Erwood channeled “The Teacher” whom Elmer reports “was the spiritual instructor of my life” and under whose guidance he trained in mindfullness meditation.  The Teacher seemed to know everything about Elmer, even details of his dreams, told him of his past lives, and sketched out for him the inspiring “plan” that the “Fellowship of Light” had for his life going forward.  It was then that Elmer’s native psychic abilities were “turned off” by the Fellowship so that he would be better able to pursue his scientific work.  This is 1939. (Seemingly dismayed, he was reassured that his awareness would return “when and if needed.”)

Soon thereafter, Elmer meets Alyce, ten years his senior and already with two children from a former marriage.  With considerable help from The Teacher, they marry and begin their long and colorful careers together.

The rest is a long story that I won’t try to recapitulate here.  Serious Yogi Scientists will want to read all the juicy details for themselves – how biofeedback had its roots in a study of mediumistic powers Elmer did with Dr. Erwood in 1940, how he began to experience dramatic “synchronicities” on a regular basis, his meetings (psychic and physical) with Swami Rama, his trips to India, and the long development of his “Yoga of the West.”  In addition, the book is full of insight and useful instruction.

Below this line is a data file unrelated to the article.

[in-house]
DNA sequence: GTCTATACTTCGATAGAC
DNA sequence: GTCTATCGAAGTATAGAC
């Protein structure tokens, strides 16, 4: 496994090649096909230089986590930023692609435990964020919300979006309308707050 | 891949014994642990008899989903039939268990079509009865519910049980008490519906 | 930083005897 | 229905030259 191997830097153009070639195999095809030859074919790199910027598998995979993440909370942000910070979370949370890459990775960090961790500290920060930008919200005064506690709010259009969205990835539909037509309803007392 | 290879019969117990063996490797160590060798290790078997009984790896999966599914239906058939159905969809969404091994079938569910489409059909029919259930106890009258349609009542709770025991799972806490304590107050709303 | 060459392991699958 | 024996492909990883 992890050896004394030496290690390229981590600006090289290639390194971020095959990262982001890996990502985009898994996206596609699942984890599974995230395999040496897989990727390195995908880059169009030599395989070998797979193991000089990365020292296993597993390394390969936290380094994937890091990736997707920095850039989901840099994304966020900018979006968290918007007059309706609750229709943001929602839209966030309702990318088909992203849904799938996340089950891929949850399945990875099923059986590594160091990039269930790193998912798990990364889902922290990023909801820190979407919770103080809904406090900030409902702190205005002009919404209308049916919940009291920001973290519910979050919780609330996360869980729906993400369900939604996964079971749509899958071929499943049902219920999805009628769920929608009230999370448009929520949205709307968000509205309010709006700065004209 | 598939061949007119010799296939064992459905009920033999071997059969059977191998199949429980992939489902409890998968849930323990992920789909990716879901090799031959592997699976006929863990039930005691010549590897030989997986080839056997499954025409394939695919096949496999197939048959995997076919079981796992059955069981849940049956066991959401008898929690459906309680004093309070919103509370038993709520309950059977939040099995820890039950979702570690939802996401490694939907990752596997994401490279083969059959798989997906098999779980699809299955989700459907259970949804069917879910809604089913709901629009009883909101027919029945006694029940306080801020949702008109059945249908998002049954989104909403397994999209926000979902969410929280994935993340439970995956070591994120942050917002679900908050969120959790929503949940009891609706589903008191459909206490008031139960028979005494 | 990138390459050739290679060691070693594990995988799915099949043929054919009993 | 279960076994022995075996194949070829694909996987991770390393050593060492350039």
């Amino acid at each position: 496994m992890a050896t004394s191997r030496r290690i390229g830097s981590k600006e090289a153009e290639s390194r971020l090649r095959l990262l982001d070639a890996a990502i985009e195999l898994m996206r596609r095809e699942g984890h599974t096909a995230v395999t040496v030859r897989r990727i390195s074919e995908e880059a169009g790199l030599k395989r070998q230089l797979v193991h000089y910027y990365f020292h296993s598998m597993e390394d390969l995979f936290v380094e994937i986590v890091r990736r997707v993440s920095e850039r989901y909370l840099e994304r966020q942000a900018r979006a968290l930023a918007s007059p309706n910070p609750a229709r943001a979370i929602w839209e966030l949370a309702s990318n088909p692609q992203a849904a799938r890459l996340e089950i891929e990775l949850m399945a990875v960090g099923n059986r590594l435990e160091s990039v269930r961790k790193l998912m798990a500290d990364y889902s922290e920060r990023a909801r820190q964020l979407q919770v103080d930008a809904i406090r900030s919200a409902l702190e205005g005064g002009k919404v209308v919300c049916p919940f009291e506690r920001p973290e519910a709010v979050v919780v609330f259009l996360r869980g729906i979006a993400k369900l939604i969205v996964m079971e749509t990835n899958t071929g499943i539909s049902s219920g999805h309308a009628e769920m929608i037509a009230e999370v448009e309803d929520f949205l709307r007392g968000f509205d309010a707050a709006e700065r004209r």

Reviewing all this today, however, what stands out to me is how the “inner and the outer” lives of Elmer Green did not really merge in the sense that I mean by the term Yoga Science.  Elmer’s story is that of an individual who was clearly gifted both Yogicly and Scientifically and for whom inner and outer lives were deeply interwoven.  However, circumstances seemed to require that the inner life be kept hidden for the sake of an outer career.  Perhaps as a result, the two were kept compartmentalized in a way that the “merger” I’ve come to observe in my own life did not take place.  No doubt this was not part of the “plan” for his life.  Thus the heading on this entry – Yogi + Scientist – for clearly Elmer Green is both.

One final general point: another thing that stands out to me in Osawkie is the paucity of references to the actual teachings of the Tibetan Yogas.  Elmer makes numerous reference to the channeled teachings of “The Tibetan” in Alice Bailey’s work but seems to have minimal acquaintance with the vast wealth of Tibetan teaching and teachers that has been released upon the world in the Tibetan Diaspora beginning in 1958.

The only Tibetan Buddhist works he cites are the Evens-Wentz translations of the Tibetan Bood of the Dead and The Tibetan Book of the Great Liberation — both works that preceeded the Diaspora — and several popular books by the Dalai Lama.  Thus, as one at least somewhat familiar with Tibetan Buddhism, the teachings that Elmer cites as being “Tibetan” are almost unrecognizable as such and seem to refer instead to the “mind science” version that, in my view, bears very little resemblance to actual Tibetan Buddha Dharma.  The key distinction perhaps being that there is zero talk in Buddhism of “the soul” and its “progress toward the Light.”  (For an authoritative discussion, take a look at Alex Berzin’s technical essay “A Deluded Outlook toward a Transitory Network” — here we find the word “soul” only in the phrase “impossible soul.”)

On the other hand, Osawkie contains many interesting points that do bear on the Yoga Science as I see it.  I’ll give an overview of these in part 2 of this review.